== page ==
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Amazon Pricing Strategies Beyond the Buy Box [Webinar Recap]
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Product prices are among consumers’ biggest draw to shopping on Amazon’s marketplace. A whopping 82% of consumers say price is a very important factor when selecting a product on Amazon, according to Feedvisor data. Likewise, 82% of consumers also say they go to Amazon to check product prices prior to making a purchase decision.
Indeed, sellers and brands know they need a competitive pricing strategy to win conversions on the platform. In fact, 51% of brands on Amazon say competitive pricing is the most effective strategy that they leverage to drive sales.
In this webinar, former Amazonian Andrea Riposati, founder and CEO of Dante Labs, breaks down the fundamentals of pricing on Amazon, including the economics and their impact on Amazon’s search results page. He also outlines the differences between revenue- and profit-focused business objectives, emotional versus economic goals, and pricing strategies beyond the Buy Box to maximize profits, revenue, and demand.
There are no good or bad products. There are only bad prices.
The Fundamentals of Pricing on Amazon
To begin, Andrea notes that, too often, sellers and brands on Amazon approach pricing from an emotional perspective rather than with a rational, scientific objective. An excellent, high-quality product set at too high of a price can result in failure while, on the other hand, a cheap, low-quality product sold at a great price, despite its quality, can be a huge success.
While the majority of available pricing resources for sellers revolve around winning the Buy Box, the prices of your products greatly impact other various aspects of your seller performance. Firstly, your product’s price is a key driver of your revenue and profits or your demand curve. What this means, Andrea explains, is that a product sold at a higher price leads to a lower quantity of units sold, resulting in lower revenue, which is calculated by multiplying your price by the quantity sold.
In regard to the demand curve, one benefit to selling on Amazon is the amount of traffic that visits the platform and, ultimately, orders your product. The more orders you fulfill, the more you can experiment with different price points over time to determine their impact on your demand — essentially developing your demand curve — which will allow you to understand the price points that will maximize your revenue.
Andrea also explains that different price decisions could lead to the same revenues but different profits. An item that is sold at a higher price point but at a lower quantity will have a higher profit than that same item sold at a lower price point at a greater quantity. As such, it is crucial that you determine your prices scientifically, with a revenue- or profit-focused strategy in mind, to ensure that you achieve your business goals.
Evolution of the Approach to Pricing
Next, Andrea outlines the evolution that each Amazon seller should go through in terms of their approach to pricing in which the obvious first approach is leveraging pricing as a driver to winning the Buy Box.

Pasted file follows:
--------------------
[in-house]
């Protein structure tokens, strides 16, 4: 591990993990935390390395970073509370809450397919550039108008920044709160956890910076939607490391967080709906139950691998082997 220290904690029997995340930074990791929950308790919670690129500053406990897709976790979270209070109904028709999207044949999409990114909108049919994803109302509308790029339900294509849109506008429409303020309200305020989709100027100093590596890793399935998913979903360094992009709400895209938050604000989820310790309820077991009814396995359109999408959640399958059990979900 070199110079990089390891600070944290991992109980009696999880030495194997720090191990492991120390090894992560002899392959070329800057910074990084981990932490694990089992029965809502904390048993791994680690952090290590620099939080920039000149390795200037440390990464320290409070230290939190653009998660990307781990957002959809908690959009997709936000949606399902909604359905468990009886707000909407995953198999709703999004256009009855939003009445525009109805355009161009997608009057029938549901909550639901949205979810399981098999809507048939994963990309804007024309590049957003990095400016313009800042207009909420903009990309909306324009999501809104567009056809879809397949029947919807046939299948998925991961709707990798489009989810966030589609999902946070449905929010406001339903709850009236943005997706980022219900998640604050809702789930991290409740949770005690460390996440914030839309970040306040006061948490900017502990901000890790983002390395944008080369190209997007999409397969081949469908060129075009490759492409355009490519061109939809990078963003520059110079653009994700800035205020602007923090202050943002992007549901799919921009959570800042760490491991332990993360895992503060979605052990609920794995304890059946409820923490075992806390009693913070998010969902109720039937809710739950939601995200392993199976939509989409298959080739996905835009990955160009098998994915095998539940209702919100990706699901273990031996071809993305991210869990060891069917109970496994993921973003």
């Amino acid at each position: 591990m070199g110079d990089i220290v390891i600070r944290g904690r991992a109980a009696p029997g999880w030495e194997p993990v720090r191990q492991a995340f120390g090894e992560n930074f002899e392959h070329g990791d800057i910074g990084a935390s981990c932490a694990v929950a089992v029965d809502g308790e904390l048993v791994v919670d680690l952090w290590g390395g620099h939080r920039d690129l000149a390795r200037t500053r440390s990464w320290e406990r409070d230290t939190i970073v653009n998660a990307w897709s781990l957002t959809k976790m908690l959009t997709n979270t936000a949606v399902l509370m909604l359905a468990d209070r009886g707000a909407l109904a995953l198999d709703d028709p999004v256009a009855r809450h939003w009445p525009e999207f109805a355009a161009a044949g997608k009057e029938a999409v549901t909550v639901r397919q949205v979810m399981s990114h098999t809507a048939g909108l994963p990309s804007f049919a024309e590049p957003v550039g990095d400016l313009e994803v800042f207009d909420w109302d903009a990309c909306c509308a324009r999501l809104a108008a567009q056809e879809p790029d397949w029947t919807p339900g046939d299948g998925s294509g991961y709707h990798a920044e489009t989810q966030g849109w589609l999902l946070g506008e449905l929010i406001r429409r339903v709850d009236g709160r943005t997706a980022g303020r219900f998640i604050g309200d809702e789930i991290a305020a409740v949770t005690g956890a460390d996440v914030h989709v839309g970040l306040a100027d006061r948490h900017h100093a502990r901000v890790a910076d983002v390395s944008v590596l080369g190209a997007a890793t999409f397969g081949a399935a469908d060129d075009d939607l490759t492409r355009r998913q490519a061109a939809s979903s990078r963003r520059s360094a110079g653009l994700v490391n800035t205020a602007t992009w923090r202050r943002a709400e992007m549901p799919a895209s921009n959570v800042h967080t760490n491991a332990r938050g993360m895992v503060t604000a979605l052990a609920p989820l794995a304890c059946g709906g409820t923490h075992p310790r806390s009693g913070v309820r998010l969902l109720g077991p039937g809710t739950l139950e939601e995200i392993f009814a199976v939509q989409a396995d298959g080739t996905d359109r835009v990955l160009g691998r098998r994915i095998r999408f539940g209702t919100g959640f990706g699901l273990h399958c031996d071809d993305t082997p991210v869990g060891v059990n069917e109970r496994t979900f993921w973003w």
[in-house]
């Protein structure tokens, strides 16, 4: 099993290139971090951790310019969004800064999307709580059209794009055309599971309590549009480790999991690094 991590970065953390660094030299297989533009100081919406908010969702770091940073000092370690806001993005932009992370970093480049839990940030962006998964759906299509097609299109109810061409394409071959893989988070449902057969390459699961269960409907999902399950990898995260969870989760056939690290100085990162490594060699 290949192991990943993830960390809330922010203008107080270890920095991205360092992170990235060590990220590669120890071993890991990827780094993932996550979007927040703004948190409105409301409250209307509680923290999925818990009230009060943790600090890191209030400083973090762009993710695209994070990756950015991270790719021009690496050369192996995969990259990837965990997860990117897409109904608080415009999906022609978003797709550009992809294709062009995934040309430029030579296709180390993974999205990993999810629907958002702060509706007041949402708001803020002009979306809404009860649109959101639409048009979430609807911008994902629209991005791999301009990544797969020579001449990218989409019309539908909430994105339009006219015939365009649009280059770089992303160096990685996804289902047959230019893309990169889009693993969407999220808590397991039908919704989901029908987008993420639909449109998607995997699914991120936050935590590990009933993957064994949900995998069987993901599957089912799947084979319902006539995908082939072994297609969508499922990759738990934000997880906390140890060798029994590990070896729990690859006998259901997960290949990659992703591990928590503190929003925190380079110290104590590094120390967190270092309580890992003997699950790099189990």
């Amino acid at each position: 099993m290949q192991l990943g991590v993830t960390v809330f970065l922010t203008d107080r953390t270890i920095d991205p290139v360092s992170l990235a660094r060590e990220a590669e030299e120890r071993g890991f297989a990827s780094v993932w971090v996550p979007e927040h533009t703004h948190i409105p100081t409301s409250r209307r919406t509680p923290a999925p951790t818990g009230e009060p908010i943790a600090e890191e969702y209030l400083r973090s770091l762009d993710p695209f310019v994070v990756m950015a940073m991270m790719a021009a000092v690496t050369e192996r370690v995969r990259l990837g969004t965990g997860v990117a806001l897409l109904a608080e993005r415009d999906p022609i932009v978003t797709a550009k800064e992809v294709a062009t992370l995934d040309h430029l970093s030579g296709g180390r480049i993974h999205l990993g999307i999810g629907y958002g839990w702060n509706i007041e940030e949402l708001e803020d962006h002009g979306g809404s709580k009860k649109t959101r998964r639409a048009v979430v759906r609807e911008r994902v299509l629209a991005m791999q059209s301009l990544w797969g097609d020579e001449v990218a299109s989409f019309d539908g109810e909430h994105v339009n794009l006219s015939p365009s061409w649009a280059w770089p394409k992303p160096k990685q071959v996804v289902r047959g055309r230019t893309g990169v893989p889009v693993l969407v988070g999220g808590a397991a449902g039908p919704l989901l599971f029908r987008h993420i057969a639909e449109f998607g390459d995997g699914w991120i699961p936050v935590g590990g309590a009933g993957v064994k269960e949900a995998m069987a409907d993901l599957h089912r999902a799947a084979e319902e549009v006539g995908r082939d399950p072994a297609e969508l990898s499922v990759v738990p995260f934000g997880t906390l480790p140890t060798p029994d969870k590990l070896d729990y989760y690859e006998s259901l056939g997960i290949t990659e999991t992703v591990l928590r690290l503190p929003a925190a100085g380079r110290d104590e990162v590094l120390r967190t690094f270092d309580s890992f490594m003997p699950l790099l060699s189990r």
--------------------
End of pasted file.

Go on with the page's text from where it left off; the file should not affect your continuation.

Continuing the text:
The next approach is to think about pricing as a way to win against competitors, both direct and indirect — not only those who you are competing against for Buy Box share but also competitors who are selling products similar to yours and are stealing demand from you. For instance, if you are a private label brand selling a water bottle, you might not be competing for the Buy Box on that specific ASIN, but you will have to price your water bottle against your competitors selling similar water bottles.
All of these factors and approaches to pricing will have a significant impact on your key performance indicators (KPIs), including:
- Number of units sold
- Best Sellers Rank
- Quality perception
- Perception vs. other competitors
- Share of the customer’s disposable income
How to Move the Demand Curve on Amazon
Different KPIs will have a different impact on the direction of your demand curve, Andrea explains. To move the demand curve positively means that with the same price, you will sell more units. Conversely, to move the demand curve negatively, it means that you will sell less units with the same price.
Certainly, your goal will be to positively move the demand curve, which can be achieved by the improvement of various KPIs such as increasing your average seller rating and number of reviews to help increase your rank on Amazon’s results page.
Additionally, Andrea explains that your goals can be strategic, such as maximizing revenue and profits, or they can be tactical, like stealing demand from a competitor by increasing your sales. However, your goals should never be based on emotion. For example, some sellers might feel pressured to run a back to school promotion simply because other sellers are doing so, but if your goal is to maximize profits, a promotion will prevent you from achieving that objective.
As any seasoned Amazon seller or brand knows, there is more to pricing on Amazon than strictly winning the Buy Box. Nearly half (44%) of consumers do not go past the second page of search results on Amazon and 26% say they frequently buy the first product listed on an Amazon results page.
The prices that you set for your products not only determine your Buy Box share but also greatly impact your search rank, conversion rate, and overall sales performance. To win on Amazon’s marketplace, you must employ a dynamic pricing strategy based on economic goals to climb the Amazon’s Best Sellers Rank, maximize profits and revenue, and steal demand from your competitors to win on the platform.
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